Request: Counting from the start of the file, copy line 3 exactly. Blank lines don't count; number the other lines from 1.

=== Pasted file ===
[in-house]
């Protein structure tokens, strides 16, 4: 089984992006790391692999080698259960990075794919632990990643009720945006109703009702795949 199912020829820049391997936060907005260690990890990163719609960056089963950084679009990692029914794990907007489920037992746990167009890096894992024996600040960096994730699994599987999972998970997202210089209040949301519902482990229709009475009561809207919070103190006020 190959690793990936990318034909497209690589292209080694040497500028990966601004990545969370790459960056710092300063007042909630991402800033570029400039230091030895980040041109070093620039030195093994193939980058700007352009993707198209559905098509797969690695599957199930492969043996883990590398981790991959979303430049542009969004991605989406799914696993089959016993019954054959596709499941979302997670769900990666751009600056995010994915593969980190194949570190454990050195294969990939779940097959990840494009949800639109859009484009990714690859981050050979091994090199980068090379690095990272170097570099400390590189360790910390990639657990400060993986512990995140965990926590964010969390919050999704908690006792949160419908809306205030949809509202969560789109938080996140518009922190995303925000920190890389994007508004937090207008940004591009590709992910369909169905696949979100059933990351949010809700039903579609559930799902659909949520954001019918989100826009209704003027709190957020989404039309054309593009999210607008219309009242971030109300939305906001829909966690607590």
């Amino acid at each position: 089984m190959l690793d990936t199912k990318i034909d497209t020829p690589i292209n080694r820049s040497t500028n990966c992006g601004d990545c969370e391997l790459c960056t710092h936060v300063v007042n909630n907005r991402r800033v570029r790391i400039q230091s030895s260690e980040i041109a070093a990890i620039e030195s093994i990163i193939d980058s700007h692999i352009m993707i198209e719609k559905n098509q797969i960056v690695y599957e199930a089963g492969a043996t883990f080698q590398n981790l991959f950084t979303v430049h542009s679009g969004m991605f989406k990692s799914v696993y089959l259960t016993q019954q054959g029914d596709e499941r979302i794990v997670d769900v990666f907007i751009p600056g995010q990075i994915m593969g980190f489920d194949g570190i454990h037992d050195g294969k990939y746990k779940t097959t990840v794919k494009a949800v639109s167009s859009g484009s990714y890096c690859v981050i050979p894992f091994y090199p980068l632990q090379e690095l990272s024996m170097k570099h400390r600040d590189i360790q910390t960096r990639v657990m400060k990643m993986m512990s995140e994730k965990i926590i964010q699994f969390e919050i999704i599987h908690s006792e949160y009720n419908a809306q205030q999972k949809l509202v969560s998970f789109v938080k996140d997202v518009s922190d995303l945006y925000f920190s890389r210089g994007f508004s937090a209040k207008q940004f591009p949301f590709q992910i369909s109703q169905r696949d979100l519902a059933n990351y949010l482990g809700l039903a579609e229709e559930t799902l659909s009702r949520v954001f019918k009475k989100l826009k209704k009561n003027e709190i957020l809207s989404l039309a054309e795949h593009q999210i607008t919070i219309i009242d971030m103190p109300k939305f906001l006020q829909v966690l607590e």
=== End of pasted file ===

């Amino acid at each position: 089984m190959l690793d990936t199912k990318i034909d497209t020829p690589i292209n080694r820049s040497t500028n990966c992006g601004d990545c969370e391997l790459c960056t710092h936060v300063v007042n909630n907005r991402r800033v570029r790391i400039q230091s030895s260690e980040i041109a070093a990890i620039e030195s093994i990163i193939d980058s700007h692999i352009m993707i198209e719609k559905n098509q797969i960056v690695y599957e199930a089963g492969a043996t883990f080698q590398n981790l991959f950084t979303v430049h542009s679009g969004m991605f989406k990692s799914v696993y089959l259960t016993q019954q054959g029914d596709e499941r979302i794990v997670d769900v990666f907007i751009p600056g995010q990075i994915m593969g980190f489920d194949g570190i454990h037992d050195g294969k990939y746990k779940t097959t990840v794919k494009a949800v639109s167009s859009g484009s990714y890096c690859v981050i050979p894992f091994y090199p980068l632990q090379e690095l990272s024996m170097k570099h400390r600040d590189i360790q910390t960096r990639v657990m400060k990643m993986m512990s995140e994730k965990i926590i964010q699994f969390e919050i999704i599987h908690s006792e949160y009720n419908a809306q205030q999972k949809l509202v969560s998970f789109v938080k996140d997202v518009s922190d995303l945006y925000f920190s890389r210089g994007f508004s937090a209040k207008q940004f591009p949301f590709q992910i369909s109703q169905r696949d979100l519902a059933n990351y949010l482990g809700l039903a579609e229709e559930t799902l659909s009702r949520v954001f019918k009475k989100l826009k209704k009561n003027e709190i957020l809207s989404l039309a054309e795949h593009q999210i607008t919070i219309i009242d971030m103190p109300k939305f906001l006020q829909v966690l607590e």